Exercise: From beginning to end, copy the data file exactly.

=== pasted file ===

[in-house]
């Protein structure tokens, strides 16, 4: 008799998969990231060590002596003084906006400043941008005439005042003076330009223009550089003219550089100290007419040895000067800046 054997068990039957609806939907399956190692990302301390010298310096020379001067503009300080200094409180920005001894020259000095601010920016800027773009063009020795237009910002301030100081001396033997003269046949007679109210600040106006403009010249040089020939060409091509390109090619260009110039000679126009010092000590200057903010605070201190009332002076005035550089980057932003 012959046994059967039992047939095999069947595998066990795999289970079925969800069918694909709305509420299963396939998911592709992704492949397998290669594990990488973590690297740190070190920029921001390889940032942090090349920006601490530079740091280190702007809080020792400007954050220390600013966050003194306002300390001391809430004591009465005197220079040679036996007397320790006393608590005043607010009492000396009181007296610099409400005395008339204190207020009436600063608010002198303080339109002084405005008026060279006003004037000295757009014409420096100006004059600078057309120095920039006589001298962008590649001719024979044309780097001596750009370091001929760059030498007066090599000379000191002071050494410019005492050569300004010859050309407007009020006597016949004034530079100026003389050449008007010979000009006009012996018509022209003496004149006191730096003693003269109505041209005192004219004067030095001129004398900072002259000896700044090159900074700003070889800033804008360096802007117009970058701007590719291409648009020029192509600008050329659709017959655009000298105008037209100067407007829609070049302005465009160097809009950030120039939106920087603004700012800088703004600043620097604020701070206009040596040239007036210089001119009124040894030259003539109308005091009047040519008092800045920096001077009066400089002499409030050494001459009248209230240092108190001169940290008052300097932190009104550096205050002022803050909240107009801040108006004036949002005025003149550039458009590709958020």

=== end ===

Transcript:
[in-house]
């Protein structure tokens, strides 16, 4: 008799998969990231060590002596003084906006400043941008005439005042003076330009223009550089003219550089100290007419040895000067800046 054997068990039957609806939907399956190692990302301390010298310096020379001067503009300080200094409180920005001894020259000095601010920016800027773009063009020795237009910002301030100081001396033997003269046949007679109210600040106006403009010249040089020939060409091509390109090619260009110039000679126009010092000590200057903010605070201190009332002076005035550089980057932003 012959046994059967039992047939095999069947595998066990795999289970079925969800069918694909709305509420299963396939998911592709992704492949397998290669594990990488973590690297740190070190920029921001390889940032942090090349920006601490530079740091280190702007809080020792400007954050220390600013966050003194306002300390001391809430004591009465005197220079040679036996007397320790006393608590005043607010009492000396009181007296610099409400005395008339204190207020009436600063608010002198303080339109002084405005008026060279006003004037000295757009014409420096100006004059600078057309120095920039006589001298962008590649001719024979044309780097001596750009370091001929760059030498007066090599000379000191002071050494410019005492050569300004010859050309407007009020006597016949004034530079100026003389050449008007010979000009006009012996018509022209003496004149006191730096003693003269109505041209005192004219004067030095001129004398900072002259000896700044090159900074700003070889800033804008360096802007117009970058701007590719291409648009020029192509600008050329659709017959655009000298105008037209100067407007829609070049302005465009160097809009950030120039939106920087603004700012800088703004600043620097604020701070206009040596040239007036210089001119009124040894030259003539109308005091009047040519008092800045920096001077009066400089002499409030050494001459009248209230240092108190001169940290008052300097932190009104550096205050002022803050909240107009801040108006004036949002005025003149550039458009590709958020």